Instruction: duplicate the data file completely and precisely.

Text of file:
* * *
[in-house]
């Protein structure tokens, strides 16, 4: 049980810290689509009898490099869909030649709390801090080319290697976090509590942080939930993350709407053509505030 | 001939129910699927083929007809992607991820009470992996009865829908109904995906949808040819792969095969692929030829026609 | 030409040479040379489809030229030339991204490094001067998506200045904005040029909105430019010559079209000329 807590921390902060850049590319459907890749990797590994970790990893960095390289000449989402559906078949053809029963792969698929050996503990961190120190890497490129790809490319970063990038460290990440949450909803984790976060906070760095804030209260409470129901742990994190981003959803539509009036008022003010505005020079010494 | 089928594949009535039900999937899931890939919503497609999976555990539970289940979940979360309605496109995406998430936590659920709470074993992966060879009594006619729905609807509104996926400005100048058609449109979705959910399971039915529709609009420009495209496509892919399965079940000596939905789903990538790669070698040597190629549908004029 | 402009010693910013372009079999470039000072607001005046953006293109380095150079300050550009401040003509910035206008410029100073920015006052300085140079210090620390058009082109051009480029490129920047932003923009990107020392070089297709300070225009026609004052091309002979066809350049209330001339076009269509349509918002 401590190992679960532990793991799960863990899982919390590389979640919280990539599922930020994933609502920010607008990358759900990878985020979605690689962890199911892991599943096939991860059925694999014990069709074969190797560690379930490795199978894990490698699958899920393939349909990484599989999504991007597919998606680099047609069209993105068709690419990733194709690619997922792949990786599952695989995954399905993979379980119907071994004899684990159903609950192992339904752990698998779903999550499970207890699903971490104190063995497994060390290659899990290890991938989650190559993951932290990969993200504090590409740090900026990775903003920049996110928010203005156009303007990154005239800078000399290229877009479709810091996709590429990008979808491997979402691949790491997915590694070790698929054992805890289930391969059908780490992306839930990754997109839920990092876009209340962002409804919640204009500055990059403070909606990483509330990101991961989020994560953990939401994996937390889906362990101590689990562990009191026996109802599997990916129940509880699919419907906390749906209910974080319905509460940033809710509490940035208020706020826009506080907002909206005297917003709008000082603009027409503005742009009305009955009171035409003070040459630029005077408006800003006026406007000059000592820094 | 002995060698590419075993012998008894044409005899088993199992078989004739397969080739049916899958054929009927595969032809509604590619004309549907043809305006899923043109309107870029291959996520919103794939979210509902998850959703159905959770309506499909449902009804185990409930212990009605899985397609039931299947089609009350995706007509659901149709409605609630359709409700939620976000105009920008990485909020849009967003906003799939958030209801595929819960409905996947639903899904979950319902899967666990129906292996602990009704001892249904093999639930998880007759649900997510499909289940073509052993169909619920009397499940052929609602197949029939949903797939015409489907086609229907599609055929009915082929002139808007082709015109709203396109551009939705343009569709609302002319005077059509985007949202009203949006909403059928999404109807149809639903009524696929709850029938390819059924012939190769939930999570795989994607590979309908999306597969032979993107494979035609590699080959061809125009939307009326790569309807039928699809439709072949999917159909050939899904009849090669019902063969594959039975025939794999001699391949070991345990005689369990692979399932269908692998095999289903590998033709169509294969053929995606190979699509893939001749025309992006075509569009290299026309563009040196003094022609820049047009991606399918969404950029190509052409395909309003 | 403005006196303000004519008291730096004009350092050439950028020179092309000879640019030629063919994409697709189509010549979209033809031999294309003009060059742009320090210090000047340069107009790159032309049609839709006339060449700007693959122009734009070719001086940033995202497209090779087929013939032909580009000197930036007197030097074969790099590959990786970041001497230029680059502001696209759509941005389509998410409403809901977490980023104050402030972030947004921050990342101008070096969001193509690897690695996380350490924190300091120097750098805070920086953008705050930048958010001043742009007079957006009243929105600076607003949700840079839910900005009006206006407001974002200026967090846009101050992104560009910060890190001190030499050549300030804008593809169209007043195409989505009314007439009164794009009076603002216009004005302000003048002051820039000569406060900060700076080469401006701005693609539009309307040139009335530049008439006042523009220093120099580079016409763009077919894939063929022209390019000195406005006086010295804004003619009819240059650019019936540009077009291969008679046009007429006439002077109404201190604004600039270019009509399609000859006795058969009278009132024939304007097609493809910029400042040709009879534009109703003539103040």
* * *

[in-house]
């Protein structure tokens, strides 16, 4: 049980810290689509009898490099869909030649709390801090080319290697976090509590942080939930993350709407053509505030 | 001939129910699927083929007809992607991820009470992996009865829908109904995906949808040819792969095969692929030829026609 | 030409040479040379489809030229030339991204490094001067998506200045904005040029909105430019010559079209000329 807590921390902060850049590319459907890749990797590994970790990893960095390289000449989402559906078949053809029963792969698929050996503990961190120190890497490129790809490319970063990038460290990440949450909803984790976060906070760095804030209260409470129901742990994190981003959803539509009036008022003010505005020079010494 | 089928594949009535039900999937899931890939919503497609999976555990539970289940979940979360309605496109995406998430936590659920709470074993992966060879009594006619729905609807509104996926400005100048058609449109979705959910399971039915529709609009420009495209496509892919399965079940000596939905789903990538790669070698040597190629549908004029 | 402009010693910013372009079999470039000072607001005046953006293109380095150079300050550009401040003509910035206008410029100073920015006052300085140079210090620390058009082109051009480029490129920047932003923009990107020392070089297709300070225009026609004052091309002979066809350049209330001339076009269509349509918002 401590190992679960532990793991799960863990899982919390590389979640919280990539599922930020994933609502920010607008990358759900990878985020979605690689962890199911892991599943096939991860059925694999014990069709074969190797560690379930490795199978894990490698699958899920393939349909990484599989999504991007597919998606680099047609069209993105068709690419990733194709690619997922792949990786599952695989995954399905993979379980119907071994004899684990159903609950192992339904752990698998779903999550499970207890699903971490104190063995497994060390290659899990290890991938989650190559993951932290990969993200504090590409740090900026990775903003920049996110928010203005156009303007990154005239800078000399290229877009479709810091996709590429990008979808491997979402691949790491997915590694070790698929054992805890289930391969059908780490992306839930990754997109839920990092876009209340962002409804919640204009500055990059403070909606990483509330990101991961989020994560953990939401994996937390889906362990101590689990562990009191026996109802599997990916129940509880699919419907906390749906209910974080319905509460940033809710509490940035208020706020826009506080907002909206005297917003709008000082603009027409503005742009009305009955009171035409003070040459630029005077408006800003006026406007000059000592820094 | 002995060698590419075993012998008894044409005899088993199992078989004739397969080739049916899958054929009927595969032809509604590619004309549907043809305006899923043109309107870029291959996520919103794939979210509902998850959703159905959770309506499909449902009804185990409930212990009605899985397609039931299947089609009350995706007509659901149709409605609630359709409700939620976000105009920008990485909020849009967003906003799939958030209801595929819960409905996947639903899904979950319902899967666990129906292996602990009704001892249904093999639930998880007759649900997510499909289940073509052993169909619920009397499940052929609602197949029939949903797939015409489907086609229907599609055929009915082929002139808007082709015109709203396109551009939705343009569709609302002319005077059509985007949202009203949006909403059928999404109807149809639903009524696929709850029938390819059924012939190769939930999570795989994607590979309908999306597969032979993107494979035609590699080959061809125009939307009326790569309807039928699809439709072949999917159909050939899904009849090669019902063969594959039975025939794999001699391949070991345990005689369990692979399932269908692998095999289903590998033709169509294969053929995606190979699509893939001749025309992006075509569009290299026309563009040196003094022609820049047009991606399918969404950029190509052409395909309003 | 403005006196303000004519008291730096004009350092050439950028020179092309000879640019030629063919994409697709189509010549979209033809031999294309003009060059742009320090210090000047340069107009790159032309049609839709006339060449700007693959122009734009070719001086940033995202497209090779087929013939032909580009000197930036007197030097074969790099590959990786970041001497230029680059502001696209759509941005389509998410409403809901977490980023104050402030972030947004921050990342101008070096969001193509690897690695996380350490924190300091120097750098805070920086953008705050930048958010001043742009007079957006009243929105600076607003949700840079839910900005009006206006407001974002200026967090846009101050992104560009910060890190001190030499050549300030804008593809169209007043195409989505009314007439009164794009009076603002216009004005302000003048002051820039000569406060900060700076080469401006701005693609539009309307040139009335530049008439006042523009220093120099580079016409763009077919894939063929022209390019000195406005006086010295804004003619009819240059650019019936540009077009291969008679046009007429006439002077109404201190604004600039270019009509399609000859006795058969009278009132024939304007097609493809910029400042040709009879534009109703003539103040």